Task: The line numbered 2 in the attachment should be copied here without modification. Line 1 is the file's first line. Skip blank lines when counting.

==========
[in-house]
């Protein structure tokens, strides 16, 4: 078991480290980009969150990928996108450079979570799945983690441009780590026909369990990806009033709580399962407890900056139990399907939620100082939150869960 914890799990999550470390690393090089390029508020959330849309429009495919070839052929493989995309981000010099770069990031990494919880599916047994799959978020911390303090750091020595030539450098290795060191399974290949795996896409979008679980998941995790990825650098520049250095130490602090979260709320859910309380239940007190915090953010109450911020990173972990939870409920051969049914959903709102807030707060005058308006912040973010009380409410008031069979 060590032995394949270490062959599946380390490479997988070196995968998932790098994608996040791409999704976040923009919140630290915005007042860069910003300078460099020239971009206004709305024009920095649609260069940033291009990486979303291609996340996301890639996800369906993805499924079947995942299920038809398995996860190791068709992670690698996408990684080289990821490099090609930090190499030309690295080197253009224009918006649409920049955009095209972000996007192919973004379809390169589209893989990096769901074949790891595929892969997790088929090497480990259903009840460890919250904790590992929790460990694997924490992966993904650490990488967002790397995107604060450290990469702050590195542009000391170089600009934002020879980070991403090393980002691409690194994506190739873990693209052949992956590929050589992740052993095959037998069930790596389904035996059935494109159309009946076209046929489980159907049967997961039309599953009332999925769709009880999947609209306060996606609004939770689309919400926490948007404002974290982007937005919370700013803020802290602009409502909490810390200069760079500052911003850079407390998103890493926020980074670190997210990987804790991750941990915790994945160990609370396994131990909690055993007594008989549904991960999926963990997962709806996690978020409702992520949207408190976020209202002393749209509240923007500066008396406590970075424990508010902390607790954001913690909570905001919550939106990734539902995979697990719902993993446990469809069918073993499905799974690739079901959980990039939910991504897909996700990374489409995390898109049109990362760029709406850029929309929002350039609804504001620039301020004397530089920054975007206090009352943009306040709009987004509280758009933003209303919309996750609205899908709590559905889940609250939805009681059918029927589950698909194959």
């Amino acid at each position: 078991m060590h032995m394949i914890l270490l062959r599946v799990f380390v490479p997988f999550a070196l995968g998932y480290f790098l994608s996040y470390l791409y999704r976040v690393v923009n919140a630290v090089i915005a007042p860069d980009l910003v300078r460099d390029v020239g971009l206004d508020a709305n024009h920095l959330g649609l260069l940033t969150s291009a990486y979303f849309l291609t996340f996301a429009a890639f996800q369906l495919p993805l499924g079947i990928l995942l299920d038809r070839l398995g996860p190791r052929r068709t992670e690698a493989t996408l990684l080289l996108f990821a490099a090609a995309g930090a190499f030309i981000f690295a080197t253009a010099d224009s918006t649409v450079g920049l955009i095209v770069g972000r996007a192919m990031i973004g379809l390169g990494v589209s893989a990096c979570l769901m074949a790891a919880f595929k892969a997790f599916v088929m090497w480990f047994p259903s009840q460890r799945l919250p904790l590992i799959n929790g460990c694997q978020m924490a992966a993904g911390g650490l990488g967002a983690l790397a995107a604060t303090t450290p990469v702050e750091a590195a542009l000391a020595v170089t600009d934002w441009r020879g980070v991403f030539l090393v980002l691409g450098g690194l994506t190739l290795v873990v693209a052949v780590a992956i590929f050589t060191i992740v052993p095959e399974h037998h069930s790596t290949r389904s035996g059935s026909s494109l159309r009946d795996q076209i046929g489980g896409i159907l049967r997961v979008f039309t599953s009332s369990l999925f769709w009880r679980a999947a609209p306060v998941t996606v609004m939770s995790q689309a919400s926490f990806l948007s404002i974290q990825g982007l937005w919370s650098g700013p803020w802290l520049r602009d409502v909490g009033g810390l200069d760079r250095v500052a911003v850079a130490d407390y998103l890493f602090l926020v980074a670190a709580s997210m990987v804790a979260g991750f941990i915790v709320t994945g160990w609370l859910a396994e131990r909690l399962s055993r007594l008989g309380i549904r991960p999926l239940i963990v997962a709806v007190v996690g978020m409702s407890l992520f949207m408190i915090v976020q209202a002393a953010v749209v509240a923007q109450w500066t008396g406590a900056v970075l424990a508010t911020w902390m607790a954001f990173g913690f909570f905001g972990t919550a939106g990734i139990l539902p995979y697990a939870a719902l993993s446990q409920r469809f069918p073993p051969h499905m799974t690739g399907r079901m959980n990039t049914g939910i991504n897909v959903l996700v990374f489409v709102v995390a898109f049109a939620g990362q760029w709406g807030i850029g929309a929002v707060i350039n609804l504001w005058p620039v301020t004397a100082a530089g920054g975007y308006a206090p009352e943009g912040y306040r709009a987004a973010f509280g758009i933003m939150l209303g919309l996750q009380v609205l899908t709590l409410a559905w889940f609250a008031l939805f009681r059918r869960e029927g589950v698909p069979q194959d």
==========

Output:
């Protein structure tokens, strides 16, 4: 078991480290980009969150990928996108450079979570799945983690441009780590026909369990990806009033709580399962407890900056139990399907939620100082939150869960 914890799990999550470390690393090089390029508020959330849309429009495919070839052929493989995309981000010099770069990031990494919880599916047994799959978020911390303090750091020595030539450098290795060191399974290949795996896409979008679980998941995790990825650098520049250095130490602090979260709320859910309380239940007190915090953010109450911020990173972990939870409920051969049914959903709102807030707060005058308006912040973010009380409410008031069979 060590032995394949270490062959599946380390490479997988070196995968998932790098994608996040791409999704976040923009919140630290915005007042860069910003300078460099020239971009206004709305024009920095649609260069940033291009990486979303291609996340996301890639996800369906993805499924079947995942299920038809398995996860190791068709992670690698996408990684080289990821490099090609930090190499030309690295080197253009224009918006649409920049955009095209972000996007192919973004379809390169589209893989990096769901074949790891595929892969997790088929090497480990259903009840460890919250904790590992929790460990694997924490992966993904650490990488967002790397995107604060450290990469702050590195542009000391170089600009934002020879980070991403090393980002691409690194994506190739873990693209052949992956590929050589992740052993095959037998069930790596389904035996059935494109159309009946076209046929489980159907049967997961039309599953009332999925769709009880999947609209306060996606609004939770689309919400926490948007404002974290982007937005919370700013803020802290602009409502909490810390200069760079500052911003850079407390998103890493926020980074670190997210990987804790991750941990915790994945160990609370396994131990909690055993007594008989549904991960999926963990997962709806996690978020409702992520949207408190976020209202002393749209509240923007500066008396406590970075424990508010902390607790954001913690909570905001919550939106990734539902995979697990719902993993446990469809069918073993499905799974690739079901959980990039939910991504897909996700990374489409995390898109049109990362760029709406850029929309929002350039609804504001620039301020004397530089920054975007206090009352943009306040709009987004509280758009933003209303919309996750609205899908709590559905889940609250939805009681059918029927589950698909194959």